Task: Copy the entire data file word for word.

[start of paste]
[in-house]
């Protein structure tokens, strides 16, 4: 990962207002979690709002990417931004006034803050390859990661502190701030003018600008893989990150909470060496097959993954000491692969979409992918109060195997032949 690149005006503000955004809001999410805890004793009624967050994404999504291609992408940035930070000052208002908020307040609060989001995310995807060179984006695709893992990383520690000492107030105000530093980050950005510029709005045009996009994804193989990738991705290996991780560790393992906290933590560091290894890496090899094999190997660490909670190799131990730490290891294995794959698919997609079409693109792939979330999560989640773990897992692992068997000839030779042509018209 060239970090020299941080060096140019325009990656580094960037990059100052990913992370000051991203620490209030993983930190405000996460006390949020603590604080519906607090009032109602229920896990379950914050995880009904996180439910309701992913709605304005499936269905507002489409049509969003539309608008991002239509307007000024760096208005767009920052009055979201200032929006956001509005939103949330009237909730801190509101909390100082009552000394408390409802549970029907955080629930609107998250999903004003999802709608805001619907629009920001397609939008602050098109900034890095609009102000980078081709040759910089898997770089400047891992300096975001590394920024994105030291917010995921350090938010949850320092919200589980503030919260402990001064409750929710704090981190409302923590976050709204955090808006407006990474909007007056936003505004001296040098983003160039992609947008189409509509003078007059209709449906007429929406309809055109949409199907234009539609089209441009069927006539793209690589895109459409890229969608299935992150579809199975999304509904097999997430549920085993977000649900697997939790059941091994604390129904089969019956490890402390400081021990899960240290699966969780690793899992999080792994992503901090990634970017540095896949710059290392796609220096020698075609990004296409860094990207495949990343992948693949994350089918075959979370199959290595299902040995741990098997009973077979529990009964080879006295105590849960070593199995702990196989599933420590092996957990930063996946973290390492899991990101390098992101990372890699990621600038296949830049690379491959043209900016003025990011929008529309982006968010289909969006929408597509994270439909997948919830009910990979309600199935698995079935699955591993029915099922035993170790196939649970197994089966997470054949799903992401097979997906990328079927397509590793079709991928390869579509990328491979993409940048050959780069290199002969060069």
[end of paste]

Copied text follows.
[in-house]
């Protein structure tokens, strides 16, 4: 990962207002979690709002990417931004006034803050390859990661502190701030003018600008893989990150909470060496097959993954000491692969979409992918109060195997032949 690149005006503000955004809001999410805890004793009624967050994404999504291609992408940035930070000052208002908020307040609060989001995310995807060179984006695709893992990383520690000492107030105000530093980050950005510029709005045009996009994804193989990738991705290996991780560790393992906290933590560091290894890496090899094999190997660490909670190799131990730490290891294995794959698919997609079409693109792939979330999560989640773990897992692992068997000839030779042509018209 060239970090020299941080060096140019325009990656580094960037990059100052990913992370000051991203620490209030993983930190405000996460006390949020603590604080519906607090009032109602229920896990379950914050995880009904996180439910309701992913709605304005499936269905507002489409049509969003539309608008991002239509307007000024760096208005767009920052009055979201200032929006956001509005939103949330009237909730801190509101909390100082009552000394408390409802549970029907955080629930609107998250999903004003999802709608805001619907629009920001397609939008602050098109900034890095609009102000980078081709040759910089898997770089400047891992300096975001590394920024994105030291917010995921350090938010949850320092919200589980503030919260402990001064409750929710704090981190409302923590976050709204955090808006407006990474909007007056936003505004001296040098983003160039992609947008189409509509003078007059209709449906007429929406309809055109949409199907234009539609089209441009069927006539793209690589895109459409890229969608299935992150579809199975999304509904097999997430549920085993977000649900697997939790059941091994604390129904089969019956490890402390400081021990899960240290699966969780690793899992999080792994992503901090990634970017540095896949710059290392796609220096020698075609990004296409860094990207495949990343992948693949994350089918075959979370199959290595299902040995741990098997009973077979529990009964080879006295105590849960070593199995702990196989599933420590092996957990930063996946973290390492899991990101390098992101990372890699990621600038296949830049690379491959043209900016003025990011929008529309982006968010289909969006929408597509994270439909997948919830009910990979309600199935698995079935699955591993029915099922035993170790196939649970197994089966997470054949799903992401097979997906990328079927397509590793079709991928390869579509990328491979993409940048050959780069290199002969060069």